Joseph Gordon-Levitt Explains How To Become Bruce Willis At Looper Comic Con Press Conference
Joseph Gordon-Levitt had one hell of a 2011, making movies with Christopher Nolan (The Dark Knight Rises), Steven Spielberg (Lincoln), and then Rian Johnson, reuniting with his Brick director to star in the time-travel thriller Looper. And sure, with three features under his belt Johnson's not a household name like the other guys are, but Gordon-Levitt swears he's an equally big talent, and had even bolder things to say about his director and friend at a press conference before Looper's Comic Con panel:
, I couldn't ask for a better year leading up to directing a movie for the first time. Those three directors all do have a lot in common. When all is said and done, they'll all be three directors regarded in a very similar fashion.
And that wasn't even the biggest compliment tossed around at the conference-- wary of giving away too much information about the twisty film, Gordon-Levitt, Johnson and Emily Blunt all spoke as generally as they could about the experience of making the film. The one part where it seemed safe to get into any details was talking about Gordon-Levitt's experience playing the younger version of Bruce Willis, a process that required him to don colored contacts and facial prosthetics that were so accurate even his own mother and co-star didn't recognize him. Blunt told a funny story about coming to meet Gordon-Levitt in his trailer and carrying on a conversation while also wondering if he was actually the stunt guy, while Gordon-Levitt downplayed the prosthetics, saying the most important transformation was vocal:
The thing I focused on first was his voice. The voice is what I look for first and foremost with just about every character I play. And Bruce was really accommodating and cooperative and collaborative with that. He recorded himself reading some of my voiceover lines, so I could hear how he'd sound saying them. Mostly it was just hanging out, talking about music or anything else, was the most useful in trying to get a sense of what I was going to portray.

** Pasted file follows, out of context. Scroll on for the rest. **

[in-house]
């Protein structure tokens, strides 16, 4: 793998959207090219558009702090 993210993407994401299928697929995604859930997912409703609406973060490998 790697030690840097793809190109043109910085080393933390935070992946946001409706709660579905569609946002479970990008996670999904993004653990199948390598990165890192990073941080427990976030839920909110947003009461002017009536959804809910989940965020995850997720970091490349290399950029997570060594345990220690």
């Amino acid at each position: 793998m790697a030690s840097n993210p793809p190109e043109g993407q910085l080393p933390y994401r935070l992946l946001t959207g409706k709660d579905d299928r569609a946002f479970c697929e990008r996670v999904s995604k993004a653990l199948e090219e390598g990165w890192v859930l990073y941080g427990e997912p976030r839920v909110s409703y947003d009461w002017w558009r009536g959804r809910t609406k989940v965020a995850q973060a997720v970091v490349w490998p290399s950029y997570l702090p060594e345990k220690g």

They dug into the movie's themes in vague terms, with Johnson mentioning the film's very title as a rejoinder to the kind of "Would you kill Hitler?" questions about time travel that lead people to assume they can solve everything by traveling back in time and killing the right person: "That thinking creates a self-perpetuating loop. It sounds very high-falutin', but those are hopefully things we wrestled with in the movie." Blunt, for her part, admits her lack of a sci-fi background meant she had a lot of learning to do to even understand the script she was sent:
It's so rich in complexity, and conceptually it's so exciting. I needed a few reads of it for sure. You look for female roles that aren't objectified or simplified. I think it's harder to find that in these more sci-fi movies. This had such a singular voice, this character had such a singular voice, and she had a really rich past for me to delve into. She was a really tough nut to crack.
You can read much more about Looper, and the dazzling sizzle reel of footage they showed off, in Sean's liveblog here. It opens in theaters September 28 this year.
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